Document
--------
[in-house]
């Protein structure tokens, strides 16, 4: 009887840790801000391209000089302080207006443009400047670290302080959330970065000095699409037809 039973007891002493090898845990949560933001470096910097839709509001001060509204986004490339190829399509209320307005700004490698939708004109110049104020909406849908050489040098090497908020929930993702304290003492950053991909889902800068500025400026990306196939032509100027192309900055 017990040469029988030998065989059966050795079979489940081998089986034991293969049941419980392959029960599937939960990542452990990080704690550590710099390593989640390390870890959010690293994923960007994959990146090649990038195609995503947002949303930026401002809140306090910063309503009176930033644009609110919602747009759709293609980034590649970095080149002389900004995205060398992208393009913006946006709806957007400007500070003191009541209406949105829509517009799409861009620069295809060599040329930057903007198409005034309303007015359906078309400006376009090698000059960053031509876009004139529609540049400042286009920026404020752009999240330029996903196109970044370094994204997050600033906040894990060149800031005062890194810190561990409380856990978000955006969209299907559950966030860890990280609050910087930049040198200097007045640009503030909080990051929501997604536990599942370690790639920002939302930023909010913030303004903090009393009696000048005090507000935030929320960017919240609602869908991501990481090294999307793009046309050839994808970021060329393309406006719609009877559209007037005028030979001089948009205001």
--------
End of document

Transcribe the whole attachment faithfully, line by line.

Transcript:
[in-house]
């Protein structure tokens, strides 16, 4: 009887840790801000391209000089302080207006443009400047670290302080959330970065000095699409037809 039973007891002493090898845990949560933001470096910097839709509001001060509204986004490339190829399509209320307005700004490698939708004109110049104020909406849908050489040098090497908020929930993702304290003492950053991909889902800068500025400026990306196939032509100027192309900055 017990040469029988030998065989059966050795079979489940081998089986034991293969049941419980392959029960599937939960990542452990990080704690550590710099390593989640390390870890959010690293994923960007994959990146090649990038195609995503947002949303930026401002809140306090910063309503009176930033644009609110919602747009759709293609980034590649970095080149002389900004995205060398992208393009913006946006709806957007400007500070003191009541209406949105829509517009799409861009620069295809060599040329930057903007198409005034309303007015359906078309400006376009090698000059960053031509876009004139529609540049400042286009920026404020752009999240330029996903196109970044370094994204997050600033906040894990060149800031005062890194810190561990409380856990978000955006969209299907559950966030860890990280609050910087930049040198200097007045640009503030909080990051929501997604536990599942370690790639920002939302930023909010913030303004903090009393009696000048005090507000935030929320960017919240609602869908991501990481090294999307793009046309050839994808970021060329393309406006719609009877559209007037005028030979001089948009205001």